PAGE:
But the hairstyle itself is popularly attributed to David Bowie in 1972. Bowie adopted the proto-mullet style for his Ziggy Stardust alter ego: bright red, spiky in the front and cascading gently onto his neck. Bowie gave the mullet androgynous, counterculture swag.
A recent New York Times article described the mullet being such a freak-o signifier that people would cross the street to avoid you if you wore one, but esteemed hairstylist Guido Palau has been playing with lengths and textures for years, and one of his favorite looks is the mullet. Paired with the right model and outfit, a mullet can look incredibly chic. That’s thanks to Bowie, Joan Jett or the dance-punk singer Peaches, who’s worn more varieties of mullet in her career than most of us even realized existed.
The most popular mullet of today isn’t the spiky Bowie version or the luxurious muskrat look from “Joe Dirt.” It’s a curly, haphazard style that’s been occasionally attributed to Ella Emhoff, the daughter of Vice President Kamala Harris’ husband, Doug Emhoff. Ella’s a model and New York socialite with a penchant for wearing collegiate, dowdy clothes that the New York Times referred to as “Wes Anderson chic” around the time of President Biden’s inauguration. Mullets are not exactly the haircut of the ruling class, which is why when Emhoff wears it, there’s a healthy tension that intrigues people.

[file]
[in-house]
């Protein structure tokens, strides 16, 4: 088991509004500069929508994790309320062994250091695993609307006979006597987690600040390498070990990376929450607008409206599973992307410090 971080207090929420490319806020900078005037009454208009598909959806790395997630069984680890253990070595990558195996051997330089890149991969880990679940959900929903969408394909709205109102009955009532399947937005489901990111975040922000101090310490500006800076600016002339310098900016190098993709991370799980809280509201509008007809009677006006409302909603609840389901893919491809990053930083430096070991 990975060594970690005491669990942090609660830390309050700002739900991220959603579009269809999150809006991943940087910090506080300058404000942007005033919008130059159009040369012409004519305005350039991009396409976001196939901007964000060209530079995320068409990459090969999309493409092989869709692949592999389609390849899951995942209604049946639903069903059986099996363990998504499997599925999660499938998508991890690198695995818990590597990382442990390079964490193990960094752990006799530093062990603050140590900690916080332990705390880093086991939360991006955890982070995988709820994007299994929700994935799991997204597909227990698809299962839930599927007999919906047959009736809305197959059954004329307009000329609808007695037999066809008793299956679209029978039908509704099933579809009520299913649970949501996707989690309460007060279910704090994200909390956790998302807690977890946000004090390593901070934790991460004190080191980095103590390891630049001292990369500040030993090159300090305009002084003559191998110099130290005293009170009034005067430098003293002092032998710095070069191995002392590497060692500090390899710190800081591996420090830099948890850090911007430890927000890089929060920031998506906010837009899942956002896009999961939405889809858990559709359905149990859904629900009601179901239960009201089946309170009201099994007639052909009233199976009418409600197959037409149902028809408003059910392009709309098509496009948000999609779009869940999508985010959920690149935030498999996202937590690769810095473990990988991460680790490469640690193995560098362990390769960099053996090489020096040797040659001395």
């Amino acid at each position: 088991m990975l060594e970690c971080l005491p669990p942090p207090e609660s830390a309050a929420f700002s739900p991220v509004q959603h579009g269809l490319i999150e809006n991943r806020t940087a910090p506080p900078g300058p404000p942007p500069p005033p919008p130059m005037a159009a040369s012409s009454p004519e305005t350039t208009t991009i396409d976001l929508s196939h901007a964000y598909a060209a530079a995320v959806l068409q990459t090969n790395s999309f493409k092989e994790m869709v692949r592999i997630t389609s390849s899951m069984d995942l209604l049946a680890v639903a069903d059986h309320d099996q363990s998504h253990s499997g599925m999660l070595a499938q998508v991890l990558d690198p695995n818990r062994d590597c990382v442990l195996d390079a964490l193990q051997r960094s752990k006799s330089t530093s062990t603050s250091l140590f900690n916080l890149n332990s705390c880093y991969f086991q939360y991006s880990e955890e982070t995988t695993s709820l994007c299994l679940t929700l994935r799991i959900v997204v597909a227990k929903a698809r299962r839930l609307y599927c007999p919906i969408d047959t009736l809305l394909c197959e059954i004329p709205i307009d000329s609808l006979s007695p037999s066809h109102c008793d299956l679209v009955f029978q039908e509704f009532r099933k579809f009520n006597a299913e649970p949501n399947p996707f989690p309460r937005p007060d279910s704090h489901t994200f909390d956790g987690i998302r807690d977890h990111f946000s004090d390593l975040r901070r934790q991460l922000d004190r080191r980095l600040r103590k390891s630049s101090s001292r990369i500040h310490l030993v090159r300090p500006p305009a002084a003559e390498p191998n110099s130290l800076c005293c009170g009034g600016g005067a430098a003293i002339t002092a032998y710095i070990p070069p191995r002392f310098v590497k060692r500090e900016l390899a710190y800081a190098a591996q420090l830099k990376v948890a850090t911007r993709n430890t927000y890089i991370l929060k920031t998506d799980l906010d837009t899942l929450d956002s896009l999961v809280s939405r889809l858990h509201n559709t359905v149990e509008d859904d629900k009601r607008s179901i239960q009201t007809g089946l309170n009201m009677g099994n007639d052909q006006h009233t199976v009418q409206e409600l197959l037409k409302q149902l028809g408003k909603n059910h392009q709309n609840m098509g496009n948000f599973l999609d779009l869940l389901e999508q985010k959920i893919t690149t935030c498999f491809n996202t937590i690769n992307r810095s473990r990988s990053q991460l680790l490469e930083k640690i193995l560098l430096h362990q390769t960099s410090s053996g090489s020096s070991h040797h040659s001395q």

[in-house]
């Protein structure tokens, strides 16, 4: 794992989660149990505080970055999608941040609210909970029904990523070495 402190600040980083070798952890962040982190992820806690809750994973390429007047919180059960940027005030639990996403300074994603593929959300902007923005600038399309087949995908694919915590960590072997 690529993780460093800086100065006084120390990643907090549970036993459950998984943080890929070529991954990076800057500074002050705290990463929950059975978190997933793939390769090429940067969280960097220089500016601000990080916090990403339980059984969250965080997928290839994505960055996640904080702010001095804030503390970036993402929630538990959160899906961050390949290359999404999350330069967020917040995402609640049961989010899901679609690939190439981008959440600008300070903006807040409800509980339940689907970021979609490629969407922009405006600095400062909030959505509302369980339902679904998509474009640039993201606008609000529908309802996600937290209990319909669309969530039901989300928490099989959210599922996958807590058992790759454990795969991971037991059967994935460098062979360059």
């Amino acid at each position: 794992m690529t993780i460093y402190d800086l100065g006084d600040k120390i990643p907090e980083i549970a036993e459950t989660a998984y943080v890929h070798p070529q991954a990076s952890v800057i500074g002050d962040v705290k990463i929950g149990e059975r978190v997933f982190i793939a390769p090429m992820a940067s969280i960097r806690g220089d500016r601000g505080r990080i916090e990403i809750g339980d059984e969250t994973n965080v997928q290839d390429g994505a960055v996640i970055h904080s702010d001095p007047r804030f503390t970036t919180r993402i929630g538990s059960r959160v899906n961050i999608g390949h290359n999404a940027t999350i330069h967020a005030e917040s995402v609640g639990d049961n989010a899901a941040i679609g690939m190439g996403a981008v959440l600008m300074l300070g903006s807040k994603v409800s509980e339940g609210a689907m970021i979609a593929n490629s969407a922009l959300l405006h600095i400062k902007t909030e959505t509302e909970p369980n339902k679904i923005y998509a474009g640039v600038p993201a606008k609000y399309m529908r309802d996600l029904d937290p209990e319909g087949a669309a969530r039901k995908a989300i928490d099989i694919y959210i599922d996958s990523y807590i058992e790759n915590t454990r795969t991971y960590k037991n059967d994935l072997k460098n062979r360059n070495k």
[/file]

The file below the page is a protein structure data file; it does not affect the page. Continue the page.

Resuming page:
The bouncy, curly mullet that Emhoff wears is softer and more feminine than the traditional buzz of the OG mullet. Maybe that’s why it’s been adopted by all types of people across the spectrum of gender in the last few years. This is a hard time we live in. War, social unrest, rampant disease and inequality are ever-present. Misogyny and homophobia — and racism for that matter — are considered by many to be acceptable political platforms in the United States. Softness in style is a response to that. Men can wear skirts and blouses and delicate fabrics like silk. Masculinity can be a pose instead of a strict requirement.
The curly mullet you see east of Western Avenue defies gender and recalls sexual liberation icons like Bowie and Peaches. It’s riding a ever-cresting wave of empowerment across the sexual spectrum in Los Angeles, a place that’s always prided itself on being at the forefront of countercultural movements (even if the city government itself isn’t always quite so liberated).
The symbolism is powerful, but it also looks easy. My friend’s mullet doesn’t have the bourgeois trappings of a $200 Beverly Hill salon special, nor does it have the casual extravagance of a $50 blowout with a side of champagne from Drybar. It’s the antithesis of the hair straightener industrial complex that tells Jewish women and people of color, among others, to spend money to achieve a platonic ideal of flatness. It conjures up thoughts of Melanie Mayron in Claudia Weill’s 1978 cult classic, “Girlfriends.” That’s not exactly a mullet, but the unadorned curls of her hair framing her bespectacled face and unisex outfit are exactly what so many of us are striving for. The modern mullet says “Accept me as I am,” even if that look actually took a while to put together.
Mullets will never die because the spirit of what they represent won’t either. It’s a style that can be a bridge between the working class and the artist class, the masculine and the feminine, and the business and the party. The grand duality of existence is buried under all that hair, if you look close enough.
More stories from Image